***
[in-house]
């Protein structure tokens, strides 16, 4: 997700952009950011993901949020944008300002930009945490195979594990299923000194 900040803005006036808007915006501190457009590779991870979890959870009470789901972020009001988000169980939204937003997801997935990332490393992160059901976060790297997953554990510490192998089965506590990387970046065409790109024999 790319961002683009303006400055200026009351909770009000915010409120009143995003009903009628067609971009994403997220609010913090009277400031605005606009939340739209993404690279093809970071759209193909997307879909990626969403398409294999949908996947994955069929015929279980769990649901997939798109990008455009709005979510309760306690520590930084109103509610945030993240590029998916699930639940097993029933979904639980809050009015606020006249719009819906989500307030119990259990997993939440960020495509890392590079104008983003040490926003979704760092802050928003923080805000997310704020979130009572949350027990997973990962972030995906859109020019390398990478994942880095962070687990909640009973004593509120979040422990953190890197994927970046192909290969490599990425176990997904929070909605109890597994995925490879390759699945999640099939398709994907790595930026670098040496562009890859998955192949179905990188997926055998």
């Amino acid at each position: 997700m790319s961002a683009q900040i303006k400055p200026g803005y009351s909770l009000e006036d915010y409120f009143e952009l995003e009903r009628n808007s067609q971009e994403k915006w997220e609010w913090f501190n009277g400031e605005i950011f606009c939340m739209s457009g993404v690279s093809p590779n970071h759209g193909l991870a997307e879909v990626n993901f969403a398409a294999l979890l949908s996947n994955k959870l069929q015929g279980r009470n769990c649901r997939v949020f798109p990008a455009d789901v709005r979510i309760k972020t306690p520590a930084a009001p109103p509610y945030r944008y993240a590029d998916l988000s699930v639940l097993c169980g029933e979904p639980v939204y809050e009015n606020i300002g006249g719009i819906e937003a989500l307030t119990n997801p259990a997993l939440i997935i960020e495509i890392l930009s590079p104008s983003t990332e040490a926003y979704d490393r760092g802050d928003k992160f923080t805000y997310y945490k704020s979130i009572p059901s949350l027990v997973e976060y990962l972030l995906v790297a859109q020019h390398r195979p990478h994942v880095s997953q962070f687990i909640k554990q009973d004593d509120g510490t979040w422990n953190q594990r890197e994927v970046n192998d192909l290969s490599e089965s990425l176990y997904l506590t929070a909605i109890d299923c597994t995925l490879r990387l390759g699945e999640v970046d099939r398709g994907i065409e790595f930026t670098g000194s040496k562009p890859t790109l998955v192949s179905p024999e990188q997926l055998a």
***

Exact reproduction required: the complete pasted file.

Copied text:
[in-house]
């Protein structure tokens, strides 16, 4: 997700952009950011993901949020944008300002930009945490195979594990299923000194 900040803005006036808007915006501190457009590779991870979890959870009470789901972020009001988000169980939204937003997801997935990332490393992160059901976060790297997953554990510490192998089965506590990387970046065409790109024999 790319961002683009303006400055200026009351909770009000915010409120009143995003009903009628067609971009994403997220609010913090009277400031605005606009939340739209993404690279093809970071759209193909997307879909990626969403398409294999949908996947994955069929015929279980769990649901997939798109990008455009709005979510309760306690520590930084109103509610945030993240590029998916699930639940097993029933979904639980809050009015606020006249719009819906989500307030119990259990997993939440960020495509890392590079104008983003040490926003979704760092802050928003923080805000997310704020979130009572949350027990997973990962972030995906859109020019390398990478994942880095962070687990909640009973004593509120979040422990953190890197994927970046192909290969490599990425176990997904929070909605109890597994995925490879390759699945999640099939398709994907790595930026670098040496562009890859998955192949179905990188997926055998």
């Amino acid at each position: 997700m790319s961002a683009q900040i303006k400055p200026g803005y009351s909770l009000e006036d915010y409120f009143e952009l995003e009903r009628n808007s067609q971009e994403k915006w997220e609010w913090f501190n009277g400031e605005i950011f606009c939340m739209s457009g993404v690279s093809p590779n970071h759209g193909l991870a997307e879909v990626n993901f969403a398409a294999l979890l949908s996947n994955k959870l069929q015929g279980r009470n769990c649901r997939v949020f798109p990008a455009d789901v709005r979510i309760k972020t306690p520590a930084a009001p109103p509610y945030r944008y993240a590029d998916l988000s699930v639940l097993c169980g029933e979904p639980v939204y809050e009015n606020i300002g006249g719009i819906e937003a989500l307030t119990n997801p259990a997993l939440i997935i960020e495509i890392l930009s590079p104008s983003t990332e040490a926003y979704d490393r760092g802050d928003k992160f923080t805000y997310y945490k704020s979130i009572p059901s949350l027990v997973e976060y990962l972030l995906v790297a859109q020019h390398r195979p990478h994942v880095s997953q962070f687990i909640k554990q009973d004593d509120g510490t979040w422990n953190q594990r890197e994927v970046n192998d192909l290969s490599e089965s990425l176990y997904l506590t929070a909605i109890d299923c597994t995925l490879r990387l390759g699945e999640v970046d099939r398709g994907i065409e790595f930026t670098g000194s040496k562009p890859t790109l998955v192949s179905p024999e990188q997926l055998a």